The process of enzymatic hydrolysis involves the application of a specific enzyme following the collagen’s reaction with water. This process breaks down the peptide bonds to enable the extraction of the individual peptides. The degree of this hydrolysis dictates the average molecular weight of the final product, and the marine collagen peptides that Kollo uses are broken down sufficiently for maximum bioavailability for the user. This means it is very easy for the digestive system to absorb the key nutrients into the bloodstream.

The hydrolysis process is subject to strict control to ensure a consistent end product that can be accurately reproduced.

What are the benefits of marine collagen peptides (hydrolysed collagen)?

Collagen peptides are bioactive ingredients. This means that, once they pass into the bloodstream, they have an influence on the activity of various cells in the body. One scientifically proven effect is that hydrolysed collagen can stimulate the skin’s fibroblasts to produce more hyaluronic acid, which is important for healthy skin hydration.

Bioactive collagen peptides can also assist in the repairing of damaged tissue in the body. This includes structural support for the skin, maintenance of healthy bone density and contributing to strong, voluminous hair. This is why collagen supplements are so popular in the cosmetic, health and fitness industries.

Here are some of the benefits you can experience from consuming marine collagen peptides from a supplement like Kollo:

Improved join health

There are various scientific studies that have demonstrated that hydrolysed collagen can be beneficial for the health of our joints. They can help reduce inflammation around joints and protect the cartilage against degradation. As a result, people with joint conditions and those of us with age-related aches and pains may experience improvements in mobility and comfort in our joints.

Reduction in the signs of skin ageing

One of the most popular uses of collagen peptides is to slow the visible signs of ageing like sagging skin, fine lines and wrinkles. There has been lots of research into the ability of hydrolysed collagen to aid in skin beauty. The results have shown that the benefits can be experienced by people of different ethnicities and varying skin types, and it can take as little as two months to see the benefits.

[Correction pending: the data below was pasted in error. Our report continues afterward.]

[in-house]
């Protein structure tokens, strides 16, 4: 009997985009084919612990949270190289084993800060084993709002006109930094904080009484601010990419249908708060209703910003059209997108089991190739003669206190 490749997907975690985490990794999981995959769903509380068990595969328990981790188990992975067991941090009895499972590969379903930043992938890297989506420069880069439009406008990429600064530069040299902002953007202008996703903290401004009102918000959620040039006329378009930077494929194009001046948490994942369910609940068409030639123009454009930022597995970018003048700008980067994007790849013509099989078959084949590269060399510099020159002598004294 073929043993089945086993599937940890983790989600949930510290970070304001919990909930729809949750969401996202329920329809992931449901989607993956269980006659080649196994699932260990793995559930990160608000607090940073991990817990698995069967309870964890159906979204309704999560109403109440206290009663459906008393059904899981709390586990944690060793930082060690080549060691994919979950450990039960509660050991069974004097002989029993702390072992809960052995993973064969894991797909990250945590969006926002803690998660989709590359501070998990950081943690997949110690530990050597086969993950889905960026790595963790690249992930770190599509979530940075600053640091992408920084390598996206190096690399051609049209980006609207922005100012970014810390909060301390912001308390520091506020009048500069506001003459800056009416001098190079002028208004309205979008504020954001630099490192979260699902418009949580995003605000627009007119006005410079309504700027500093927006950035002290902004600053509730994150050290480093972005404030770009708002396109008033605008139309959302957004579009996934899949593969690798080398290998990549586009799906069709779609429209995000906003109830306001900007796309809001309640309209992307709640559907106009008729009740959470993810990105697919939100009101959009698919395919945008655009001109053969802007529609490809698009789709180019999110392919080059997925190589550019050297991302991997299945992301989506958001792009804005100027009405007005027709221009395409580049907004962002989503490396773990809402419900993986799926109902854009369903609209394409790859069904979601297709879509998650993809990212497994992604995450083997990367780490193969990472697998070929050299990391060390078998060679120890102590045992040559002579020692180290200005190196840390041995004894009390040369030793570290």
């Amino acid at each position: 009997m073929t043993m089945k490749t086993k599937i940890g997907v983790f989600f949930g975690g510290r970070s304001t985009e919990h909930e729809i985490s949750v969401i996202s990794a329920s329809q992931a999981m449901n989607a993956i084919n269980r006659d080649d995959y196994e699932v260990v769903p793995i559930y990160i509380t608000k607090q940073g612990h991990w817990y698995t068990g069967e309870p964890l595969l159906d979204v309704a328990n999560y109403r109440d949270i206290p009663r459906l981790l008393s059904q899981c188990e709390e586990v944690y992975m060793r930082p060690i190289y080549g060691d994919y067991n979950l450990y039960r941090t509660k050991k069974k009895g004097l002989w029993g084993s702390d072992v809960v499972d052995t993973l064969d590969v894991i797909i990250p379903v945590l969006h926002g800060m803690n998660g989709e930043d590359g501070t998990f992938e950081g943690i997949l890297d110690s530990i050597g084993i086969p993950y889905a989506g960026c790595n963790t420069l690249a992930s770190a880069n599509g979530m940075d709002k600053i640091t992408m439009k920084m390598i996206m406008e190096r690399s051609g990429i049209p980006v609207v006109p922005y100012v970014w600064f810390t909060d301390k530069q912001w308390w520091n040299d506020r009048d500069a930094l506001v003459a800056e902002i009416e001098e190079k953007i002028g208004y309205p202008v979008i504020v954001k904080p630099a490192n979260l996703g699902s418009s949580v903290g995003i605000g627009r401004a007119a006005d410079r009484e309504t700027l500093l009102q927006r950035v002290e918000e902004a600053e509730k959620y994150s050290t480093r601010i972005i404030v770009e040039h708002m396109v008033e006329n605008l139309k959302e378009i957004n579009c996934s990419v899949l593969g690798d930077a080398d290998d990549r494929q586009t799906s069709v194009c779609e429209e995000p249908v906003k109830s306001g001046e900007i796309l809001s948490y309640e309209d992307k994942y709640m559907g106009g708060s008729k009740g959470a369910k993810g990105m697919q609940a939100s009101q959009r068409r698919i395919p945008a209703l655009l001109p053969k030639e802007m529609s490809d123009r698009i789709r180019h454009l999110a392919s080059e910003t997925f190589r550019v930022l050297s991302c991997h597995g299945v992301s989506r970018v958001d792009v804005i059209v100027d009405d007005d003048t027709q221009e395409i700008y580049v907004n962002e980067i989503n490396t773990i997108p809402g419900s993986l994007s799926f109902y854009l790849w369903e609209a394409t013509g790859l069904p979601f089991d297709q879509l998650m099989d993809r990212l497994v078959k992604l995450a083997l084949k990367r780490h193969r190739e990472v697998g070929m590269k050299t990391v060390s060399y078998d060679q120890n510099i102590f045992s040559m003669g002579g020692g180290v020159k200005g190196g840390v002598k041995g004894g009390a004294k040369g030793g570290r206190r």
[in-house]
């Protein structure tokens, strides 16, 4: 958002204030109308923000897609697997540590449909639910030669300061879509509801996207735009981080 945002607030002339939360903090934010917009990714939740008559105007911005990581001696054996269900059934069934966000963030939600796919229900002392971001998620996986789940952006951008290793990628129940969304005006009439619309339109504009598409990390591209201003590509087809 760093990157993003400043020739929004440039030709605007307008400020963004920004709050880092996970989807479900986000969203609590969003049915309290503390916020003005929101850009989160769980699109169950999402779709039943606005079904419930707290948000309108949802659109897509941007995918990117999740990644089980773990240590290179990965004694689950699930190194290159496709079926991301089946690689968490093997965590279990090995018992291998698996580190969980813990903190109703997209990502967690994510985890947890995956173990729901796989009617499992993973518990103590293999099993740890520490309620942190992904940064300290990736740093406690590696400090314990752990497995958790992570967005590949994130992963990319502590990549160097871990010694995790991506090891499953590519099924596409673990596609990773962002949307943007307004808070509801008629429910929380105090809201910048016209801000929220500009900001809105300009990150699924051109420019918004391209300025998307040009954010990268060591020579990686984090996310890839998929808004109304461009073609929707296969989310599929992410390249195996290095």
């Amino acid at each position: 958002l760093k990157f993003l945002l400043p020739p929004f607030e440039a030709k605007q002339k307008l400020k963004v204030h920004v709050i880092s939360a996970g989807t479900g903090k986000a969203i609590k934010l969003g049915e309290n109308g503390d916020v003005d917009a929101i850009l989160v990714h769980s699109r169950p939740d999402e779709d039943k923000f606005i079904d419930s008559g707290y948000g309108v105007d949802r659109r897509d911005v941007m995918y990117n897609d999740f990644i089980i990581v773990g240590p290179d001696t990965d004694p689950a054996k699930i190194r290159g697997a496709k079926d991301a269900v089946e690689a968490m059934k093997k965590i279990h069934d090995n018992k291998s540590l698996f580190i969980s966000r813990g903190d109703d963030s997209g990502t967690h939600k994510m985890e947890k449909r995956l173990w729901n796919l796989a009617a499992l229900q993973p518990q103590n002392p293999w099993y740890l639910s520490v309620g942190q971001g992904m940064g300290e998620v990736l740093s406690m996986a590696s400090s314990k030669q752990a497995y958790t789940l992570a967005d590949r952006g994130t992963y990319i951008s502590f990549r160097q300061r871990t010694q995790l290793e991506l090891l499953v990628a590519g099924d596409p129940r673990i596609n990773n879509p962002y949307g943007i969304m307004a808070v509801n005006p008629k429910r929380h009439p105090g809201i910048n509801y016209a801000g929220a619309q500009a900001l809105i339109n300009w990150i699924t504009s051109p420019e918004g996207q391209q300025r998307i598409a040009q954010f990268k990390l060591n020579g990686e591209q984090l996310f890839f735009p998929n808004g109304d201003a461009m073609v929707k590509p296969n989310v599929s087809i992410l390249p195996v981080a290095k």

Bone density

Bone health is very important, particularly as we get older. When women go through the menopause, the reduction in oestrogen can cause collagen levels to drop drastically. Bones are mainly comprised of collagen and calcium salts, so that drop in collagen levels can cause bone density to decrease, leaving bones more prone to breaking.

Collagen peptides have been shown to boost the bone remodelling process to maintain bone density. In fact, a recent study found that peptide supplementation can influence the way bone cells are metabolised on many levels to help the body maintain its bone strength.

Sports recovery

Many athletes, bodybuilders and fitness enthusiasts use collagen peptides to recover faster from workouts and training. During strenuous activity, the fibres of our muscles are strained and we get micro-tears that need time to heal, thereby strengthening the muscles.

Protein is essential for the repair and strengthening of muscle tissue, and collagen peptides include many of the amino acids required to achieve this. As such, they can reduce recovery time to help you get back to training and improving performance.

The bottom line

Whether you call them marine collagen peptides or hydrolysed collagen, one thing is for certain: the contents of high-quality marine collagen supplements have many science-backed benefits for your health, beauty and fitness. They are slightly different names for the same thing, and that thing is something that has revolutionised the way we think about keeping healthy in the modern age.

If you would like to learn more about how Kollo makes the best use of collagen peptides to ensure you get the maximum benefits, we invite you to check out these clinical studies and explore elsewhere on our website. If you have any further questions about Kollo or collagen supplements in general, you may find answers on our blog or you can always contact us to get some answers.